18 September 2015

ICSDP Publications






STATE OF THE EVIDENCE: CANNABIS USE AND REGULATION

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August 2015 (Updated 7 September, 2015): This report provides a comprehensive overview of the scientific research on major claims made about cannabis use and regulation. For each claim, the relevant available scientific evidence is presented and the strength of the scientific evidence in support of the claim is determined. 
Readers will notice none of the claims are strongly supported by the scientific evidence, reinforcing the significant misrepresentation of evidence on cannabis use and regulation. The ICSDP hopes that the evidence contained in this report meaningfully contributes to the global conversation around cannabis policy and helps policymakers, as well as general readers, separate scientific evidence from conjecture. Please note this report should be read in tandem with Using Evidence to Talk About Cannabis, a complementary guide to having evidence-based discussions on cannabis use and regulation.



USING EVIDENCE TO TALK ABOUT CANNABIS
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August 2015 (Updated 27 August, 2015): The response guides in this summary report will equip readers with quick, easy and evidence-based responses to commonly heard claims on cannabis use and regulation. 
Please note these response guides should be read in tandem with State of the Evidence: Cannabis Use and Regulation, a longer report that more fully details the scientific evidence on cannabis use and regulation.






THE TEMPORAL RELATIONSHIP BETWEEN DRUG SUPPLY INDICATORS: AN AUDIT OF INTERNATIONAL GOVERNMENT SURVEILLANCE SYSTEMS
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September 2013: This study published in the British Medical Journal, Open, finds the prices of illegal drugs have generally declined while purity has increased over the past twenty years, raising questions about the effectiveness of international law enforcement efforts to reduce drug supply.
Researchers reviewed two decades of global drug surveillance data, finding that the supply of major illegal drugs has increased, as measured through a decline in the price, while there has been a corresponding general increase in the purity of illegal drugs.






THE EFFECTIVENESS OF ANTI-ILLICIT-DRUG PUBLIC-SERVICE ANNOUNCEMENTS: A SYSTEMATIC REVIEW AND META-ANALYSIS
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April 2011: This study reviews existing studies on the effectiveness of anti-illicit-drug public service announcements (PSAs) and concludes that there is insufficient evidence that anti-illicit-drug PSAs are effective in reducing the intent to use illicit drugs amongst youth.
LINKS: [STUDY]
In an effort to reduce drug use by youth, governments across North America, the UK and Australia have been increasing funding for anti-illicit-drug PSAs. However, the effectiveness of these programs has not been systematically evaluated. Using existing evaluations of anti-illicit-drug PSAs this report analyses the impact that PSAs have on the intention.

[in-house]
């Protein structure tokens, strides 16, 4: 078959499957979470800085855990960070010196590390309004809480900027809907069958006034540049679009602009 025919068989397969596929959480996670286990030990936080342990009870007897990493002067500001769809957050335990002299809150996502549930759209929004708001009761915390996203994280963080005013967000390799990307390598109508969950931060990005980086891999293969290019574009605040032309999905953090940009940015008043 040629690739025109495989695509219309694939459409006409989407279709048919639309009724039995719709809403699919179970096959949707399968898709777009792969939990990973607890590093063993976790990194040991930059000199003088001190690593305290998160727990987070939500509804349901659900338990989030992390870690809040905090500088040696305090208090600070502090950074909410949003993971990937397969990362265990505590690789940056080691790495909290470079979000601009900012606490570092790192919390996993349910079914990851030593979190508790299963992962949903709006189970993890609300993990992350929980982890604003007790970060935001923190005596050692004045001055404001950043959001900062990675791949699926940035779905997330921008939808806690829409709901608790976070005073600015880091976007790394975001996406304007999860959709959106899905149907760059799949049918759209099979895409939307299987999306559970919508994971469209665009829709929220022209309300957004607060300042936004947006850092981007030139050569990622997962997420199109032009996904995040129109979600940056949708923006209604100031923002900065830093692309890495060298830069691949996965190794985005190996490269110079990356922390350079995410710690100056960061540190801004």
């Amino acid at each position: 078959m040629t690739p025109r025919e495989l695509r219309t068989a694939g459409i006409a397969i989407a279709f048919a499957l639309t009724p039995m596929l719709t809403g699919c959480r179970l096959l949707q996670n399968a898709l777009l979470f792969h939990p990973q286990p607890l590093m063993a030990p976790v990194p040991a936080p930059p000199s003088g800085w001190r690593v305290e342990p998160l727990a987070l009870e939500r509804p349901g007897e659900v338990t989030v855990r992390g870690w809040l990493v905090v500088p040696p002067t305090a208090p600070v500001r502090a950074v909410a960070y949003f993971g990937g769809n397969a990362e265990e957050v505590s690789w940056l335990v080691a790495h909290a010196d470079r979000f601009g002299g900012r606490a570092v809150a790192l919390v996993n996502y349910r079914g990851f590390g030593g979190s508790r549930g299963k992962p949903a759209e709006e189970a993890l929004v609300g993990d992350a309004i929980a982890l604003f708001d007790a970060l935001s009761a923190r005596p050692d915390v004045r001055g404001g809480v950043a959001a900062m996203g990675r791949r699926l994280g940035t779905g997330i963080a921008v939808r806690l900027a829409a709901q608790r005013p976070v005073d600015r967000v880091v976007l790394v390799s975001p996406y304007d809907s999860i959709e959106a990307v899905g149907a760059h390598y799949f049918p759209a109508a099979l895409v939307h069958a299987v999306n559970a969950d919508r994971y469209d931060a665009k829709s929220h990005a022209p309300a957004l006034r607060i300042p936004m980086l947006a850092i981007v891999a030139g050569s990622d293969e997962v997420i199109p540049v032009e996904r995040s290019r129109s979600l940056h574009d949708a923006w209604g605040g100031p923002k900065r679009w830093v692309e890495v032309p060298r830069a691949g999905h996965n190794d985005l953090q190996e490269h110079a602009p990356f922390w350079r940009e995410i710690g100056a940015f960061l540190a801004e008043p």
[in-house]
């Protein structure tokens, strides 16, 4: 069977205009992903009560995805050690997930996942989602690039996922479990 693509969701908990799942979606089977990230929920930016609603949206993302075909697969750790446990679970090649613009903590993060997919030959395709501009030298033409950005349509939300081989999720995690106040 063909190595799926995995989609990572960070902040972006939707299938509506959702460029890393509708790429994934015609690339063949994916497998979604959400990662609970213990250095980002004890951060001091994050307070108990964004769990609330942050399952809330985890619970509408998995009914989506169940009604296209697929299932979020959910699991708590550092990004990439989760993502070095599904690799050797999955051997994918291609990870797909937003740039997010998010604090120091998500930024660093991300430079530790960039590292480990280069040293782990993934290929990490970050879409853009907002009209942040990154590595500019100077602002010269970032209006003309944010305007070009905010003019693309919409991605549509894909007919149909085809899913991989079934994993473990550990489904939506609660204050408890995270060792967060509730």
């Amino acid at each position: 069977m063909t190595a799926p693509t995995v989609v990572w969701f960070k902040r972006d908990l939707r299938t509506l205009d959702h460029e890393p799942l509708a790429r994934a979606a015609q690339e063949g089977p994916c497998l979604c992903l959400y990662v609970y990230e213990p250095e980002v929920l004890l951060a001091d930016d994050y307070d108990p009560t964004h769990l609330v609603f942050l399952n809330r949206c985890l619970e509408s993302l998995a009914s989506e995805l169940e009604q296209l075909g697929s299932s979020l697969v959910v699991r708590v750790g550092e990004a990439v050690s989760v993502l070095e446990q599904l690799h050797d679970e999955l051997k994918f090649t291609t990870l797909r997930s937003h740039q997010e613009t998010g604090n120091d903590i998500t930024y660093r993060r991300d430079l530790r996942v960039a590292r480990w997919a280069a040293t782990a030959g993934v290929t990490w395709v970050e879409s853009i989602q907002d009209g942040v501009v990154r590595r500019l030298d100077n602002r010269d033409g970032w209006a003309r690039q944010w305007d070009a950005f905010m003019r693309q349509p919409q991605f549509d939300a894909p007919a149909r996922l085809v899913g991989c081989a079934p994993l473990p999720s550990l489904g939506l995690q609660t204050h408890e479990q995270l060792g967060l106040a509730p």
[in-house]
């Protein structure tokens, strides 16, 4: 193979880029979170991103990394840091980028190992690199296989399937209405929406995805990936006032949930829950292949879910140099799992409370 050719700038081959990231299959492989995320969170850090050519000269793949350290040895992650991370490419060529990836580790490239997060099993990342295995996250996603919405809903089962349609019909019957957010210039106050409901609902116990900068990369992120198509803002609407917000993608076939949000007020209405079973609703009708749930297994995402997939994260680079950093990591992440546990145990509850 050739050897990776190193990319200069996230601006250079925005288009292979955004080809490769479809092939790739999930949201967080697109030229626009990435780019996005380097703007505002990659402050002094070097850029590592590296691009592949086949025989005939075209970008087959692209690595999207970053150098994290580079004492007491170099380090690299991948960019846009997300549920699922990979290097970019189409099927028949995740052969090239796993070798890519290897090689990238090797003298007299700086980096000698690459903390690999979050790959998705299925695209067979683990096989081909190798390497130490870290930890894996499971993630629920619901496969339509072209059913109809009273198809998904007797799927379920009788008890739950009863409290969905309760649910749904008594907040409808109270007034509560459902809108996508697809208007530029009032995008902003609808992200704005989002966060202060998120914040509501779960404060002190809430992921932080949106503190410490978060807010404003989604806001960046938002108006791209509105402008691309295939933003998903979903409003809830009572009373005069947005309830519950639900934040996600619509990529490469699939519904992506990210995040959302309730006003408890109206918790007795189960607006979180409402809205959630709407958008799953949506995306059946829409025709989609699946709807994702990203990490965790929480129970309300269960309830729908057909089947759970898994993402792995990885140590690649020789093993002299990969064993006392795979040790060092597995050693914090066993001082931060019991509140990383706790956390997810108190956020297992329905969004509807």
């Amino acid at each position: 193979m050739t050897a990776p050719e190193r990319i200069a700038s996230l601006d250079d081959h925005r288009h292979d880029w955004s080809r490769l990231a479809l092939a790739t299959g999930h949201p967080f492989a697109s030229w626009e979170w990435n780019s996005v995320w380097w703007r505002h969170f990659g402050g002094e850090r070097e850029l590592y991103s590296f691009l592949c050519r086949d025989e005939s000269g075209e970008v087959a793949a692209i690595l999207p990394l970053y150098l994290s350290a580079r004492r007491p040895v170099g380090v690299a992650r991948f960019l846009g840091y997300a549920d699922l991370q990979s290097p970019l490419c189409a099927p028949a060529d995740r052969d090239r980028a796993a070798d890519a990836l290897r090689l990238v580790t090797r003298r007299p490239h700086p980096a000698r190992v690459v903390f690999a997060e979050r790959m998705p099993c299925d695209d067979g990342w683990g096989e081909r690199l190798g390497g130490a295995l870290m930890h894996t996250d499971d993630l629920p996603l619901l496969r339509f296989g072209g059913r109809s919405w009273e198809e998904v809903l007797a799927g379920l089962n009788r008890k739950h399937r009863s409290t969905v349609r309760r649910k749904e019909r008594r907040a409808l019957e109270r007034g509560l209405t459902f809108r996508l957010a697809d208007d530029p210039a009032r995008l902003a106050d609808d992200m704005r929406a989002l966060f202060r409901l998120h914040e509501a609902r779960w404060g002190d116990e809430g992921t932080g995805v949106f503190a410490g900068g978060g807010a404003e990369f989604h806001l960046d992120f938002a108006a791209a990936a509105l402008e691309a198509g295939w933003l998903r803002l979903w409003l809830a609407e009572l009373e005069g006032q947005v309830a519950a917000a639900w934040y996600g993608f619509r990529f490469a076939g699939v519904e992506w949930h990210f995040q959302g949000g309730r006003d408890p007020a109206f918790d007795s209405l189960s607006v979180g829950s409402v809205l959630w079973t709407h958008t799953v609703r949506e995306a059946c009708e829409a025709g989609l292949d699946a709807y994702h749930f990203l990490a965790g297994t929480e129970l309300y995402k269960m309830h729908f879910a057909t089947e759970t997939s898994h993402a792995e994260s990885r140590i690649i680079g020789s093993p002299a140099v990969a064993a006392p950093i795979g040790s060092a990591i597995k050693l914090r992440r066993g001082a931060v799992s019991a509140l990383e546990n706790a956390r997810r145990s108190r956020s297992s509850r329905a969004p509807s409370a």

TOOLS FOR DEBATE: US FEDERAL GOVERNMENT DATA ON CANNABIS PROHIBITION
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October 2010: This report demonstrates the failure of US cannabis prohibition and supports calls for evidence-based models to legalise and regulate the use of cannabis.
To date, an impact assessment of cannabis prohibition based on data derived through US federal government surveillance systems has been largely absent from international debates regarding the known impacts of cannabis prohibition and the potential impacts of a regulated (i.e., legal) market. Drawing upon cannabis surveillance systems funded by the US government, this report summarises information about the impacts of US cannabis prohibition on cannabis seizures and arrests.




THE VIENNA DECLARATION
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June 2010: The Vienna Declaration calls for an international commitment to evidence-based drug policy. Research has demonstrated that existing drug-law enforcement practices are not reducing health and social consequences of drug use, in fact drug related crime, violence continues to grow. 
LINKS: [COMMENT IN THE LANCET] [WEBSITE] [REPORT] [FACT SHEET][ORGANIZING TOOLKIT] [PRESS RELEASE]










EFFECT OF DRUG LAW ENFORCEMENT ON DRUG-RELATED VIOLENCE: EVIDENCE FROM A SCIENTIFIC REVIEW

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April 2010: This report consists of a scientific review that illustrates the relationship between drug law enforcement and drug-related violence. In March 2011, this report was published in the International Journal on Drug Policy (IJDP). 
Violence is among the primary concerns of communities around the world and research from many settings has demonstrated clear links between violence and the illicit drug trade, particularly in urban settings. While violence has traditionally been framed as resulting from the effects of drugs on individual users (e.g., drug-induced psychosis), violence in drug markets and in drug-producing areas such as Mexico is increasingly understood as a means for drug gangs to gain or maintain a share of the lucrative illicit drug market.


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